By Angie Georgeff
Amazon sends me emails about every other day with suggestions for books that I might like, based primarily on my own orders but also some books I ordered as gifts or for the library. I guess that’s why on occasion I receive recommendations that completely miss the mark. Last month, however, one of their suggestions hit the bullseye. It was recommended for readers who enjoyed A. S. Byatt’s “Possession” and Geraldine Brooks’s “People of the Book.” That piqued my attention.
Rachel Kadish’s “The Weight of Ink” is a weighty tome, but at 567 pages, it is only the weight of the paper that tips the scales. The words themselves flow as effortlessly as a summer breeze. We are first introduced to Helen Watt, an ailing and aloof history professor on the verge of retirement. Even though she is quite thoroughly English, her area of expertise is Jewish history.
A former student contacts her about papers that an electrician found hidden in his late 17th century home in the London suburb of Richmond. He thinks some of the writing is Hebrew. After examining one letter, Helen realizes that they have discovered a genizah, a cache of worn books and old documents that were hidden away until the owners could respectfully dispose of them by burial.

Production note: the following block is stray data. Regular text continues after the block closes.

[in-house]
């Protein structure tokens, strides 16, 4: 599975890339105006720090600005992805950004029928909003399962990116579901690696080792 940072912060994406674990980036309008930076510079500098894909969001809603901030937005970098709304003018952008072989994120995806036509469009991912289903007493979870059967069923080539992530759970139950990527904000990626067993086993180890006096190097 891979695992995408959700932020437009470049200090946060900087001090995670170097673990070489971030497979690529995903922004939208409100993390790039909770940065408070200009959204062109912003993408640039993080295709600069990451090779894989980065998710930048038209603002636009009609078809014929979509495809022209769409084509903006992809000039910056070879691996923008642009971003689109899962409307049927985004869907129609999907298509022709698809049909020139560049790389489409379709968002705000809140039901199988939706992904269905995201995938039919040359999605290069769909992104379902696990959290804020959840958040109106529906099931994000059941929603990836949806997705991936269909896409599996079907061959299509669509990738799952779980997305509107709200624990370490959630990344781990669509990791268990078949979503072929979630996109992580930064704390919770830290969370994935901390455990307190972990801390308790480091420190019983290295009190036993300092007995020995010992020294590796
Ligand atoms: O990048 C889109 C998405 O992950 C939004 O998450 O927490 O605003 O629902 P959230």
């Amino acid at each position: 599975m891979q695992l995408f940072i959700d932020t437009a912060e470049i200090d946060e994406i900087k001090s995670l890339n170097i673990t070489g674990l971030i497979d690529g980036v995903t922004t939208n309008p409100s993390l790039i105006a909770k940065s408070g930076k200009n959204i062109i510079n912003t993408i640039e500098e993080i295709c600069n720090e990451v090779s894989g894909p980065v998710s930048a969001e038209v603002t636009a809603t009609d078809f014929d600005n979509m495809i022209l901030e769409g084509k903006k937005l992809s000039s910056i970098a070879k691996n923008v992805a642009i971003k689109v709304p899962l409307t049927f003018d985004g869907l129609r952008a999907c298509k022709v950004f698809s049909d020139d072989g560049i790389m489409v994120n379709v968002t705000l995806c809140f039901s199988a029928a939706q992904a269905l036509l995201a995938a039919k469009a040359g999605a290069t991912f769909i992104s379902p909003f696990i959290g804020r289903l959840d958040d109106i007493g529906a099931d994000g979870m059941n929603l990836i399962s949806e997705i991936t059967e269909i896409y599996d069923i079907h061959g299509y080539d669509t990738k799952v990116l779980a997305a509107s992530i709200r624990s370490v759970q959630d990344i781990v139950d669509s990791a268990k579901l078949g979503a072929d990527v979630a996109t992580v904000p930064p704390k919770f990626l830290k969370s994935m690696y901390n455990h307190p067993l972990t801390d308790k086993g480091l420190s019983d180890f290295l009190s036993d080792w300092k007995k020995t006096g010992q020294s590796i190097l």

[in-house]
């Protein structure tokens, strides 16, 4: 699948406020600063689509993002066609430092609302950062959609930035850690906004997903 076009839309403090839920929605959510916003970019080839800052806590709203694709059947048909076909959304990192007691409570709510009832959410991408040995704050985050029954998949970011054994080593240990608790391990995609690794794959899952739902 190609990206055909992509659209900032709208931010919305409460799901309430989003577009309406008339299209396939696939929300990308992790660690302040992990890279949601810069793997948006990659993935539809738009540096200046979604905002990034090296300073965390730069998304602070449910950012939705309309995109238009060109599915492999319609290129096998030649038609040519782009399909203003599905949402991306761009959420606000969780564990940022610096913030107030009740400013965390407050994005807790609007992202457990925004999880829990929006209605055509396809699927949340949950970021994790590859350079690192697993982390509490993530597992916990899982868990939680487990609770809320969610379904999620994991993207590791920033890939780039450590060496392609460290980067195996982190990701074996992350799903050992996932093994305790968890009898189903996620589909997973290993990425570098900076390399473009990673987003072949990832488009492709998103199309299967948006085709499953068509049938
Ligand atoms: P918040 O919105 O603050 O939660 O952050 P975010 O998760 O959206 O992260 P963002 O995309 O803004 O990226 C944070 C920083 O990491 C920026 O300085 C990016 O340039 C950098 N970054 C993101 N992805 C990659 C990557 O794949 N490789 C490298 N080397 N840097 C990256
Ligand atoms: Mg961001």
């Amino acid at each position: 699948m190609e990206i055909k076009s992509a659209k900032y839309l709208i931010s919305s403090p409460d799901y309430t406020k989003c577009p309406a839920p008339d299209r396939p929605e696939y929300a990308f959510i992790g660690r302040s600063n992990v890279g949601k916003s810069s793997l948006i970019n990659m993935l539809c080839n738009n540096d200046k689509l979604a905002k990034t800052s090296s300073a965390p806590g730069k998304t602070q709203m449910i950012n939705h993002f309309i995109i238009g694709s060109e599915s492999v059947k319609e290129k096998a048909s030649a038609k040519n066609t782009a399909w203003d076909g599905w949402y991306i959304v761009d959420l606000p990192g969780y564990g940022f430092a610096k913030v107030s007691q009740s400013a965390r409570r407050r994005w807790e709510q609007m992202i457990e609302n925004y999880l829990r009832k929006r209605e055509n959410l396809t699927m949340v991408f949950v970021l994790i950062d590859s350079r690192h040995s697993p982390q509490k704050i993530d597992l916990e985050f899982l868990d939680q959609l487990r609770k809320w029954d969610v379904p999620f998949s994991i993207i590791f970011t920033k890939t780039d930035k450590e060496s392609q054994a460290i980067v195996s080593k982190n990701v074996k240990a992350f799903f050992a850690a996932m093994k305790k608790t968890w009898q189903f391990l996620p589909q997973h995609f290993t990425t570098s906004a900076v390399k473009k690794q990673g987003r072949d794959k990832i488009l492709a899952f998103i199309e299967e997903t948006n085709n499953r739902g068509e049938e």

Helen recruits charming American doctoral candidate Aaron Levy to help her with the project. It appears the papers belonged to a rabbi who had been blinded by the Portuguese Inquisition. His sermons and correspondence had been written by a scribe, who initialed them with the Hebrew letter aleph. Contrary to all expectations, they soon discover that “Aleph” was a woman.
Ester Velasquez had been educated by the rabbi alongside her younger brother. After they were orphaned in Amsterdam, they accompanied their teacher to London in 1657. Isaac was to be the scribe while Ester would–of course–devote herself to women’s work. Isaac’s death changed everything, vaulting Ester into the masculine role of amanuensis. Ester flourishes in her new capacity, but the portentous year of 1666 is on the horizon, and it will bring war, plague and fire to London.
Friday Family Fun Day
Make plans now to join us at 2 p.m. on Friday, July 7, at Capitol Cinema on Main Avenue in Erwin for a brand new PG-rated movie your kids are sure to love. The $6 discounted price of admission includes popcorn and a drink. Children under the age of 12 must be accompanied by a parent or guardian. There is no admission charge for children under the age of two. For the latest information, please visit our Unicoi County Public Library Kids and Teens Facebook page. You also may call the library at 743-6533, for more information.